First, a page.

Greenwich, CT–The Hudson Valley Direct Marketing Association’s “Meet the Masters” luncheon on Nov. 8 lived up to its title. A true master, catalog industry veteran Bill End addressed about 70 attendees on a wide number of topics during a question-and-answer session at the Fairview Country Club here.
An uncharacteristically candid End discussed his 15-year career at L.L. Bean, his tenure as president/CEO of Lands’ End, and his founding of Cornerstone Brands. End currently sits on the boards of several companies, including Eddie Bauer, Bass Pro Shops, and IDEXX Laboratories.
End was at L.L. Bean from 1975 to 1990, ultimately becoming executive vice president/chief marketing officer. During those years, sales at the cataloger of outdoor gear, apparel, and home goods grew from $24 million to $650 million. “Brand building is one of the keys regardless of the distribution channel,” End said. “Whether you market via a catalog, a Website, or a retail store, all that is a means of communicating with the customer.”
Once you think you’ve got your company’s brand figured out, he continued, “there’s a temptation to change.” With Bean, “there was a temptation to go into the women’s fashion business. But it wasn’t the right fit for Bean.” Bean did in fact launch a women’s fashion apparel title, Freeport Studio, in 1999—which it closed less than three years later.
Before End joined Bean, the cataloger had never mailed to outside names. “In the first year we rented lists, they all worked for us, so we had a great opportunity to extend the number of lists we were using and to go deeper into the lists,” End recalled. “That was something that really cranked up our sales.” Just the same, End credited former president Leon Gorman, whose “policing [of] all aspects of the business was largely responsible for its success.”
In 1990, End left Bean to become the president/CEO of Lands’ End. In many ways Lands’ End was similar to Bean: Both sold high-quality, basic products with an emphasis on value. “Lands’ End was better at creative and produced great catalog copy,” End said. But at the publicly traded Lands’ End, he had additional pressures. Along with marketing, merchandising, and operations, “you worry about quarterly reports, stockholders, and analysts meetings,” he noted. “It was a different experience.”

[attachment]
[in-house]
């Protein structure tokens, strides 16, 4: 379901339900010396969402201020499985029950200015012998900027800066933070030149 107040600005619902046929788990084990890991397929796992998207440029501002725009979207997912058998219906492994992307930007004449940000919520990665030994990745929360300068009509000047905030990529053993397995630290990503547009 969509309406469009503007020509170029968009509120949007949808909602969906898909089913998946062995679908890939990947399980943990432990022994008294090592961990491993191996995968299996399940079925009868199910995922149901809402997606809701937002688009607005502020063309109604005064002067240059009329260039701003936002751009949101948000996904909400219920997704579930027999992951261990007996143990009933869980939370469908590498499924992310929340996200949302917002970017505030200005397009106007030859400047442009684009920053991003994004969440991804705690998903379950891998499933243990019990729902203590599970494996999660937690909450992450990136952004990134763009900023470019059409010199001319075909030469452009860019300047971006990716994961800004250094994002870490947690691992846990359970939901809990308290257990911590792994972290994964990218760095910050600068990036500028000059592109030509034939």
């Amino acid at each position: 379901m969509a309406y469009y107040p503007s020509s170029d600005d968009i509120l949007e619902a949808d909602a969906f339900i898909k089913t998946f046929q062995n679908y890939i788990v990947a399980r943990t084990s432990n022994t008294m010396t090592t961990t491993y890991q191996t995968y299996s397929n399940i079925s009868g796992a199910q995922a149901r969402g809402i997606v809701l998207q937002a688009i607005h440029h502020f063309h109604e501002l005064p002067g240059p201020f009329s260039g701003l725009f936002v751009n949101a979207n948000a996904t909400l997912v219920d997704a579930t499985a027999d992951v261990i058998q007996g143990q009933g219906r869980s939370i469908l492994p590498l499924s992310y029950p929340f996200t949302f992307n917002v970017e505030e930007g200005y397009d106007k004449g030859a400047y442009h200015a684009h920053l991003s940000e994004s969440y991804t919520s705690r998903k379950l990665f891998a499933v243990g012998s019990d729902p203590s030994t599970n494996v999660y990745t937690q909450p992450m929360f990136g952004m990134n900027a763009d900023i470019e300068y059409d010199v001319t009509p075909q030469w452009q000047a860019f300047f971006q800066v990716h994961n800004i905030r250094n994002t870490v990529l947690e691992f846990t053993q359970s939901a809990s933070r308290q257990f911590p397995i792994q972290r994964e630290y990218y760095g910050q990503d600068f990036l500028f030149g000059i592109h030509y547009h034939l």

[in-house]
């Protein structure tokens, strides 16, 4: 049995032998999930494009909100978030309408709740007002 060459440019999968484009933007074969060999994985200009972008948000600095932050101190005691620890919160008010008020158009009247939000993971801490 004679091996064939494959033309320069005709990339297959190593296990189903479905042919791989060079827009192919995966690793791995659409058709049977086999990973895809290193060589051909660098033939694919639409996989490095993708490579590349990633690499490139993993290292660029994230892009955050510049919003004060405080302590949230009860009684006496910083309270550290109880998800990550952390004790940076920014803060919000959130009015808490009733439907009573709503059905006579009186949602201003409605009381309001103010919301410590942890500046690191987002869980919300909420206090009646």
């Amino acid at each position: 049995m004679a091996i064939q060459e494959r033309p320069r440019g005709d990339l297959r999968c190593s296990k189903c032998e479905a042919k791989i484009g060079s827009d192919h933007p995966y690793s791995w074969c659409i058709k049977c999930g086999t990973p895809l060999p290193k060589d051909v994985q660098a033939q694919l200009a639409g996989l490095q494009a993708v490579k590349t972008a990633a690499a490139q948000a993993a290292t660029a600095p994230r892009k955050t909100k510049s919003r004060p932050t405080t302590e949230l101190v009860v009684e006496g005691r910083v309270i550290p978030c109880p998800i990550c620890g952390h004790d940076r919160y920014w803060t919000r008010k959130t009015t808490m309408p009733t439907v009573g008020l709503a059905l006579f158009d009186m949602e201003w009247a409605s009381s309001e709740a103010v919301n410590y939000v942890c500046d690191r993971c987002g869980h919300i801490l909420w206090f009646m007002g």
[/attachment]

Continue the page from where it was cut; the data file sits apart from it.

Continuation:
When asked about the 2002 sale of Lands’ End to Sears, End commented, “From a liquidity standpoint, it was a great move for [Lands’ End] founder Gary Comer.” But from a customer service standpoint, “the experiment of putting Lands’ End in Sears retail stores has not been a positive one.” Had Sears put Lands’ End in a store-within-a-store concept, the attempted synergies might have been more fruitful. “But I think Sears has done a poor job in executing the concept,” End said, adding that “a retail store could never romance the merchandise they way a print catalog could over a two-page spread.”
In 1995, End and two partners formed Cornerstone Brands, the holding company that includes Garnet Hill, The Territory Ahead, TravelSmith, Smith + Noble, Ballard Designs, and Frontgate. With $60 million in investment capital from Madison Dearborn Partners and JP Morgan Chase, End and his partners set out to find the best catalog brands that were scalable and “able to be cranked up,” through synergies in lists, merchandise, and fulfillment.
The company grew all right. Apparel book The Territory Ahead, for example, had sales of $15 million when Cornerstone bought it in 1997; when Cornerstone was sold to IAC/InterActiveCorp. in 2004, Territory Ahead’s sales were about $75 million. Likewise, sales at clothing and travel accessories mailer TravelSmith climbed from $10 million in 1997 to $100 million at the time of the sale.
But along the way, End admitted, there were missteps, such as the purchases of the Whispering Pines and French Country Living specialty furniture catalogs. Neither title was a great fit with the other Cornerstone properties, and each was subsequently sold back to its original owners.